Coffee. Meetings. More Meetings. A rushed lunch. A neglected, overflowing inbox. More coffee. Another meeting.
Does this sound familiar?
You’re not the only one. According to Atlassian, the average employee attends 62 meetings a month, half of which are considered to be a waste of time. That’s 31 hours a month spent wasted in unproductive meetings at work.
That’s almost an entire week every single month! And it’s only getting worse. We’re spending more and more time in meetings every year.
This frustration is why I love this quote from Dave Barry: “If you had to identify, in one word, the reason why the human race has not achieved, and never will achieve, its full potential, that word would be ‘meetings.’”
The problem isn’t that meetings are inherently evil. In fact, they are an important and necessary tool for communication and collaboration. They are the place where colleagues, clients and stakeholders can learn, help, debate, collaborate and do amazing work together.
The reason that half of all meetings we attend are unproductive and inefficient is simple: there are no rules. For most people, not much thought goes into the meeting process. There are no strict standards or guidelines as to how they should be scheduled, prepared, conducted and acted upon. It’s no wonder we find most meetings to be a waste of our time. When there are no rules, no best practices to follow, it’s easy for even a well-intentioned meeting to fly off the rails.
To quantify the impact that meeting inefficiency has on a company and its employees, let’s calculate the time investment of just one unproductive meeting. A single, eight-person, hour-long meeting eats up eight hours of total work time. If the meeting leader comes unprepared, if there’s no clear purpose or objective or if there’s no specific action items or takeaway points by the end, that’s eight hours, an entire day, of potentially productive time gone. And that’s just one meeting.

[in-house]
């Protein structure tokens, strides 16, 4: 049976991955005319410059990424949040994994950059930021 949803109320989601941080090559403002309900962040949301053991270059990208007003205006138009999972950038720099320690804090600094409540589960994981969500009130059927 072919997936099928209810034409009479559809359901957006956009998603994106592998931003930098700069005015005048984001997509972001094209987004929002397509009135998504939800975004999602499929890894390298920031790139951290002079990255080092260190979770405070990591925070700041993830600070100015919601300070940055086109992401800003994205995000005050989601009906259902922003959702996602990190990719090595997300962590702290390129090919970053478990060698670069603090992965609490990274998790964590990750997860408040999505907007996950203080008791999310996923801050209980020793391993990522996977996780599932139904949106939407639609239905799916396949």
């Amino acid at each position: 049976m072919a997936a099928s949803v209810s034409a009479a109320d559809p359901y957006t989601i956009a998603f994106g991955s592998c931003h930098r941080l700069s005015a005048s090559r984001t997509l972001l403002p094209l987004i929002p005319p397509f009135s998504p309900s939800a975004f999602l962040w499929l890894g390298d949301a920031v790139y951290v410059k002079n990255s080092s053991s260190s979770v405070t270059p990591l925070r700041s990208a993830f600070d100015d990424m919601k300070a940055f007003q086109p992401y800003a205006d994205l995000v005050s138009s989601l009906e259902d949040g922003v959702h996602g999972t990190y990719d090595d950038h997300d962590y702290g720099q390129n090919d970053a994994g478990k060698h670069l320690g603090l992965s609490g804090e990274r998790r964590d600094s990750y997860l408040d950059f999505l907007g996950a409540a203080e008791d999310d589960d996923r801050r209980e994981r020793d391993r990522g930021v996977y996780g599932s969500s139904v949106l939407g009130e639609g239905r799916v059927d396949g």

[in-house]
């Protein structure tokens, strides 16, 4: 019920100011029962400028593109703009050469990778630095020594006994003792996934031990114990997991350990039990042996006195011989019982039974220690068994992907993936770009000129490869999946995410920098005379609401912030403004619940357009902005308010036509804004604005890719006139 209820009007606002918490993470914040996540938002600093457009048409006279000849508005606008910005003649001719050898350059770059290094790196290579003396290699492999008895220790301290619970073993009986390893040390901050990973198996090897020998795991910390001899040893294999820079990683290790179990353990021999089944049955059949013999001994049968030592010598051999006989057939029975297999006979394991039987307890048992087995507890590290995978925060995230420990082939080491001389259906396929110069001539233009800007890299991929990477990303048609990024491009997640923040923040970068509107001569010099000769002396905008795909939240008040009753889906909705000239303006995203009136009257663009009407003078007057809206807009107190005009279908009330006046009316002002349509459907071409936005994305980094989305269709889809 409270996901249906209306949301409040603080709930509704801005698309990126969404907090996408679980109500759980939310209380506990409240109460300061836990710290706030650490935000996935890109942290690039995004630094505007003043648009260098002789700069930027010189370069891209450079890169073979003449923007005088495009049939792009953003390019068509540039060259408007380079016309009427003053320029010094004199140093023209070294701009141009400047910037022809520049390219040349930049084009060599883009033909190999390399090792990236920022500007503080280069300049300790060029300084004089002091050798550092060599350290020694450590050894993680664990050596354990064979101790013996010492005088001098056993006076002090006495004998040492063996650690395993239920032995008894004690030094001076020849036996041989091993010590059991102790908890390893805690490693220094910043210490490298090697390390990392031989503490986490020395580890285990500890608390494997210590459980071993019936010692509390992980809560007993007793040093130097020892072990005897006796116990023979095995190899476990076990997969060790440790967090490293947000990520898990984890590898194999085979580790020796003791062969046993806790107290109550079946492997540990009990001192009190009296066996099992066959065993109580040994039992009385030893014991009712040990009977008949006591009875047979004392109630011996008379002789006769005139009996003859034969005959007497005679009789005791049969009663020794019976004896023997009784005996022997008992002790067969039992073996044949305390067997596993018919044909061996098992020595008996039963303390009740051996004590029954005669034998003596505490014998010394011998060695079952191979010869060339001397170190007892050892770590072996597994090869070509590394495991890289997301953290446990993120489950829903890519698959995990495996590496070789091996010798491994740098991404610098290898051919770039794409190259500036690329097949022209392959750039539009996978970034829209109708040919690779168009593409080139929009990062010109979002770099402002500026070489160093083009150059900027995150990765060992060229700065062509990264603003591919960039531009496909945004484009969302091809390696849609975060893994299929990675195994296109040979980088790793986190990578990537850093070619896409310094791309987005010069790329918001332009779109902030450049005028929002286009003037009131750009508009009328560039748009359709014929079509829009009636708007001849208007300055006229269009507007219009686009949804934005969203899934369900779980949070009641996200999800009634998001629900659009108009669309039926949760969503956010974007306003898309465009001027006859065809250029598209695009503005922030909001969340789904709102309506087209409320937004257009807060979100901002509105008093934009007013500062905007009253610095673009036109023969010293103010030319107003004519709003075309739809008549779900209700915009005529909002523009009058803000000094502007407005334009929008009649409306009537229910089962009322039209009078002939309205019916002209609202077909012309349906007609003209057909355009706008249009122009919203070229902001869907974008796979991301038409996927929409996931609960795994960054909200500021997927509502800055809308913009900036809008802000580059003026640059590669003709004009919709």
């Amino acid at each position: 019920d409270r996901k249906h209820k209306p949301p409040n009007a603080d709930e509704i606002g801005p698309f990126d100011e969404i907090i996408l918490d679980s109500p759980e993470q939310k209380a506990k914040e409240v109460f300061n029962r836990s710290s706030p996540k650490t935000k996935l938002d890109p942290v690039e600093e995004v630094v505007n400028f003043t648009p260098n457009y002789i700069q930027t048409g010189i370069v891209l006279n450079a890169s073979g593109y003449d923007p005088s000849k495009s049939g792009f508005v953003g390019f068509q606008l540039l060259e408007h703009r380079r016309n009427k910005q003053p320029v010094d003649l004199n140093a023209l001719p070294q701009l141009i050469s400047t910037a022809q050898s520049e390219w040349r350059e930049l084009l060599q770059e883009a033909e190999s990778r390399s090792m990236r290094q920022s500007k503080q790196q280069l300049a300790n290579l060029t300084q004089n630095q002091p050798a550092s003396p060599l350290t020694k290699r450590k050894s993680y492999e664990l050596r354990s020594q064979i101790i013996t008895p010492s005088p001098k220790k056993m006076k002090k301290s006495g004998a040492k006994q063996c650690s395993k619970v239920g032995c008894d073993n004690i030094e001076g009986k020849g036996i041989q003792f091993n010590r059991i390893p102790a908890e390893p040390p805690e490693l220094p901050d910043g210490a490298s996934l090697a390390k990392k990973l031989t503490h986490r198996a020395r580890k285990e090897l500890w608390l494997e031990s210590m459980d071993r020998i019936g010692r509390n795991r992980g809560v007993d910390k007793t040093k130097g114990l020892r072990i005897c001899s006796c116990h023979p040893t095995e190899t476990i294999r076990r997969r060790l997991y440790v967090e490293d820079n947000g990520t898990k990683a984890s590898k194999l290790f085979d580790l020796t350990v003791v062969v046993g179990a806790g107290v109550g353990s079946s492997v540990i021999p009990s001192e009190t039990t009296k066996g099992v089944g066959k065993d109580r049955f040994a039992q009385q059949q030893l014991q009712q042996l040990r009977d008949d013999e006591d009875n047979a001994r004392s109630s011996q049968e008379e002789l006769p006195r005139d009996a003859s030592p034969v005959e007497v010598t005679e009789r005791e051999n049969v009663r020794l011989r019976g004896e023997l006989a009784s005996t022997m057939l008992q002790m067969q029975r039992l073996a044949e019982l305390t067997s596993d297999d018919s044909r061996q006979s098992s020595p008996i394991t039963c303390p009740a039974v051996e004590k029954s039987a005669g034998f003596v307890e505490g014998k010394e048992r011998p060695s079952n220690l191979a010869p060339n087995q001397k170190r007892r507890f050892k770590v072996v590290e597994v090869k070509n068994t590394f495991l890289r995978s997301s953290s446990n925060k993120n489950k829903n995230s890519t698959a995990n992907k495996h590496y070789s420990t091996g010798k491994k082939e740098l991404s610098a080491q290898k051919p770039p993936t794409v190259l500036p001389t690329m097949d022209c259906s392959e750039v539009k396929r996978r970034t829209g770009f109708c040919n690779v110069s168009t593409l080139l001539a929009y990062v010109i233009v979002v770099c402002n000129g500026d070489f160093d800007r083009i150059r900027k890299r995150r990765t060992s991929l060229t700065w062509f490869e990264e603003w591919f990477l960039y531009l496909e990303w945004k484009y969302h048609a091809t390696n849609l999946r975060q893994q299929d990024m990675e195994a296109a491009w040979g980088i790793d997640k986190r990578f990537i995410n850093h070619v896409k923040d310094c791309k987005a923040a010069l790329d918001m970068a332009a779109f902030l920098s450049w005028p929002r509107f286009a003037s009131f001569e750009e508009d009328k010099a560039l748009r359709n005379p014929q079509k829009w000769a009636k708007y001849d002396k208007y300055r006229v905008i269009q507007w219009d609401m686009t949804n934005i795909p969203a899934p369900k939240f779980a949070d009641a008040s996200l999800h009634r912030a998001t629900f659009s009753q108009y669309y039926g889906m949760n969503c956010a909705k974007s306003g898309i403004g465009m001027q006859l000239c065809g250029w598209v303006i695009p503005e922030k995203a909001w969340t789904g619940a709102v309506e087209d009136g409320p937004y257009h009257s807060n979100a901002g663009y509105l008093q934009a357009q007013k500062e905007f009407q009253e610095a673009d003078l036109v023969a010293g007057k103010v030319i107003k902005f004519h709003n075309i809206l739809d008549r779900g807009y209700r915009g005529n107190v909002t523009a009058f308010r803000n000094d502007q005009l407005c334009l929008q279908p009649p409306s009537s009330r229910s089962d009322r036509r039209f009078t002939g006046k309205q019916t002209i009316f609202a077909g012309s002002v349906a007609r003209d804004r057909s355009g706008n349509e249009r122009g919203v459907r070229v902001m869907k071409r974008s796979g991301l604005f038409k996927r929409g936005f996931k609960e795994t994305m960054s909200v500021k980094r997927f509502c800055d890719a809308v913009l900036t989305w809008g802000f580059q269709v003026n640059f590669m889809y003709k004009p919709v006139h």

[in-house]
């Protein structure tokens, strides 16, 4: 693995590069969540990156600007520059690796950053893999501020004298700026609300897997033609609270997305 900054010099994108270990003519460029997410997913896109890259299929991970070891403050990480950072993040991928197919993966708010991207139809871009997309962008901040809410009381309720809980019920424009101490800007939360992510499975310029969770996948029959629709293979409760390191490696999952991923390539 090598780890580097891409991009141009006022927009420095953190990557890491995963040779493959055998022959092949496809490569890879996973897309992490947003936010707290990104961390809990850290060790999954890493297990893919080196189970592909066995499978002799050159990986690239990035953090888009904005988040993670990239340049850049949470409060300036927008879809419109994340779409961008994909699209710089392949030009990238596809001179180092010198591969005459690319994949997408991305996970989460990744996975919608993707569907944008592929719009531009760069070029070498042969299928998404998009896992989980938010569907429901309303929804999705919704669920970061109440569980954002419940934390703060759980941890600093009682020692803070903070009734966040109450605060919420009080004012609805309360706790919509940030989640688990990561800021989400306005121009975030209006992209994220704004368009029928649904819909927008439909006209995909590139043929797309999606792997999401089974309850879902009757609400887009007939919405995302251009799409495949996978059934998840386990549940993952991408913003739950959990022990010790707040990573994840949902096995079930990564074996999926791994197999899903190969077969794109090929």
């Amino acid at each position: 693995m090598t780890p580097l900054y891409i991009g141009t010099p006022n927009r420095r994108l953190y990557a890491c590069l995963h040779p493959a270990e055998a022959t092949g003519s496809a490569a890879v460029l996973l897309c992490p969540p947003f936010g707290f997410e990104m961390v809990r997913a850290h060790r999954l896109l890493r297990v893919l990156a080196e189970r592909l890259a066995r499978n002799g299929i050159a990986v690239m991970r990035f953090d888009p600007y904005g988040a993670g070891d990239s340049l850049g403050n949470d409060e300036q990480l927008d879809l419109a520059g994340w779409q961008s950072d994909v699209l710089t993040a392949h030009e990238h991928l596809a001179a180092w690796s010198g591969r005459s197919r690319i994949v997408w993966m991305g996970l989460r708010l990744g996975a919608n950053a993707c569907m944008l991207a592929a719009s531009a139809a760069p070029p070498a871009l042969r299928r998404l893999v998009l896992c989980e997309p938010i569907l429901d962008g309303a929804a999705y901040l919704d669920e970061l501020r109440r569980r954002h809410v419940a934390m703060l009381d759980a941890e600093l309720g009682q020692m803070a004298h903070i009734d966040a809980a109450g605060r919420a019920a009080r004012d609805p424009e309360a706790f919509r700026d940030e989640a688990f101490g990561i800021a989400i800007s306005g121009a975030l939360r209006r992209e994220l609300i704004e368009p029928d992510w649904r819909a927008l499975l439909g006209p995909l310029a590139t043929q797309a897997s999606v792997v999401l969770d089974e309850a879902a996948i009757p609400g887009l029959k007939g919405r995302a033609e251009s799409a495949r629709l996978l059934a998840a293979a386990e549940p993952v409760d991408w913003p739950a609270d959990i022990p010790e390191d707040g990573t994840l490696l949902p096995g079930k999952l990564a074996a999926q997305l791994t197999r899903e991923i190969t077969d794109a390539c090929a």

Now, time isn’t the only cost of unproductive meetings. A poor meeting culture hurts employee loyalty, trust, collaboration and their overall productivity outside of meetings.
If you improve your meetings, you can immediately boost your team’s productivity and, over time, completely transform your company culture inside and outside of meetings.
When you follow the seven keys to better meetings below, you’ll attend and schedule fewer, more productive meetings, focused on objectives and outcomes, helping everyone be better at their job and get more done.
- Set the goals.
Before you invite others, set specific goals for your meeting. What specific goals or decisions would you like to achieve by the end of the meeting? Be clear, concise and use actionable language. Goals should not include weak language like “to discuss.” Use strong action verbs such as “to decide” and “to plan.” Setting strong, actionable goals is the foundation of holding an effective meeting. This step is crucial, so set aside a little time to do it well.
- Have an agenda.